Walnut Husk Fly Rhagoletis suavis Loew  


The Walnut Husk Flyt is found throughout the eastern North America.


The Walnut Husk Fly breeds and lay eggs in the husks of nearly mature walnut fruits in early autumn. The larvae burrow into and feed on the husk, producing black, slimy husks that stain and stick to the shell. The maggots can sometimes be seen crawling in the husks.

Husk maggots and husk flies do not penetrate into the nut, so the taste and color of the nutmeat are not affected. However, the slimy nature of the husks reduces their value to commercial nutmeat producers because the husk is difficult to remove. The infested husks also make the nuts unattractive and undesirable to the private walnut grower (USDA Forest Service General Technical Report NC-57).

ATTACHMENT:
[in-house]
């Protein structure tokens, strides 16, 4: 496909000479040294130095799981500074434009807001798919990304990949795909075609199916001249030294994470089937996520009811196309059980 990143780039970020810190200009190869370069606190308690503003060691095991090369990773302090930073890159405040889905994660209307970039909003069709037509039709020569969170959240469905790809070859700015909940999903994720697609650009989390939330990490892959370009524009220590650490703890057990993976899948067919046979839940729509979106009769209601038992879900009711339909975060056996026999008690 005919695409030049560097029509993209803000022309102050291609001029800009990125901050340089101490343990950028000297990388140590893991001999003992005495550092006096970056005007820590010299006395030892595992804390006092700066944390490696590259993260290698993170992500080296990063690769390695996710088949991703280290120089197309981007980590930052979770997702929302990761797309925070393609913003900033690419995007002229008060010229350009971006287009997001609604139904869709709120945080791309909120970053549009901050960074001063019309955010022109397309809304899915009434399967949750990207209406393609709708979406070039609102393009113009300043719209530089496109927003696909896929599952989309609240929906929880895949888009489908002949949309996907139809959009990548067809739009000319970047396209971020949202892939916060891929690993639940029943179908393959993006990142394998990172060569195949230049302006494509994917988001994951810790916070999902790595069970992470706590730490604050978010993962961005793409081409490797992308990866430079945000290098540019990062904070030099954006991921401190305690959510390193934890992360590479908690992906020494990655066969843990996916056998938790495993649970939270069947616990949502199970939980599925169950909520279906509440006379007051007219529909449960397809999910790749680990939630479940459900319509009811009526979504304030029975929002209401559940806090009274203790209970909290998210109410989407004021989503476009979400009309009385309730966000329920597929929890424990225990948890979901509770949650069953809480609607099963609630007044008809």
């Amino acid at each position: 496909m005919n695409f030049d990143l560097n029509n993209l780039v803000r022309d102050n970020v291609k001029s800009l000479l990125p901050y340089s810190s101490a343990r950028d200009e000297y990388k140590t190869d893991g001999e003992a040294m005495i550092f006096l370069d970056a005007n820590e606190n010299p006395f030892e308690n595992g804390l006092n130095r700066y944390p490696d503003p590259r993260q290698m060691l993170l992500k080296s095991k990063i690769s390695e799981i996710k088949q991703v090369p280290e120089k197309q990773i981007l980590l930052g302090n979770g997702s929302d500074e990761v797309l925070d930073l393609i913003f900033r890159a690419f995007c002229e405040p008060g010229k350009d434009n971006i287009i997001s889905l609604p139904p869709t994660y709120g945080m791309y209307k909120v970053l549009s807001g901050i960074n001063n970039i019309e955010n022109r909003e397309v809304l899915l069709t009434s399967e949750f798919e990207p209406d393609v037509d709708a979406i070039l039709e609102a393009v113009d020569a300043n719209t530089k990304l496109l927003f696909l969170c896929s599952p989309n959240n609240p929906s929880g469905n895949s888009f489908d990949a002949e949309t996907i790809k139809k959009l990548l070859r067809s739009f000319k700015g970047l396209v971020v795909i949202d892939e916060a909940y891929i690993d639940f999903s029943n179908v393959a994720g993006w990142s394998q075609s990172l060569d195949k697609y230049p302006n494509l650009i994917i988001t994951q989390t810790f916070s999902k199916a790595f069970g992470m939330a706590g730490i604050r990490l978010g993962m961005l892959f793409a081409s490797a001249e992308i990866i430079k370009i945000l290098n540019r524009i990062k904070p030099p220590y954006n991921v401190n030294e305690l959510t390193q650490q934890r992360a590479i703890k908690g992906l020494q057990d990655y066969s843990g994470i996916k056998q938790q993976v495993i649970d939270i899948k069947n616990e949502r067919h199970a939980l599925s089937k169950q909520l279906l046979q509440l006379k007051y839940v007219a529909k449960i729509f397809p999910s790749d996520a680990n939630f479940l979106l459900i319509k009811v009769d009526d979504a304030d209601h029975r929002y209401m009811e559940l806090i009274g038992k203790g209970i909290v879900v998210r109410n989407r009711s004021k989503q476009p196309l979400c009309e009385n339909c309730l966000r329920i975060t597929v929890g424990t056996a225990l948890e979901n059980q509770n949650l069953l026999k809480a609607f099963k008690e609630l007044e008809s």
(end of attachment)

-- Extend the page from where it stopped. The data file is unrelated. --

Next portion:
The Walnut Husk Fly feeds on the fruit of Black Walnut.

There are 5 records in the project database.

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A female Walnut Husk Fly in Montgomery Co., Maryland (9/3/2018). Photo by Steve Scholnick. (MBP list)

A Walnut Husk Fly in Frederick Co., Maryland (9/9/2016). Photo by Mark Etheridge. (MBP list)

A Walnut Husk Fly in Harford Co., Maryland (10/7/2016). Photo by Dave Webb. (MBP list)

A Walnut Husk Fly in Baltimore Co., Maryland (7/24/2017). Determined by V. Belov/BugGuide. Photo by Emily Stanley. (MBP list)

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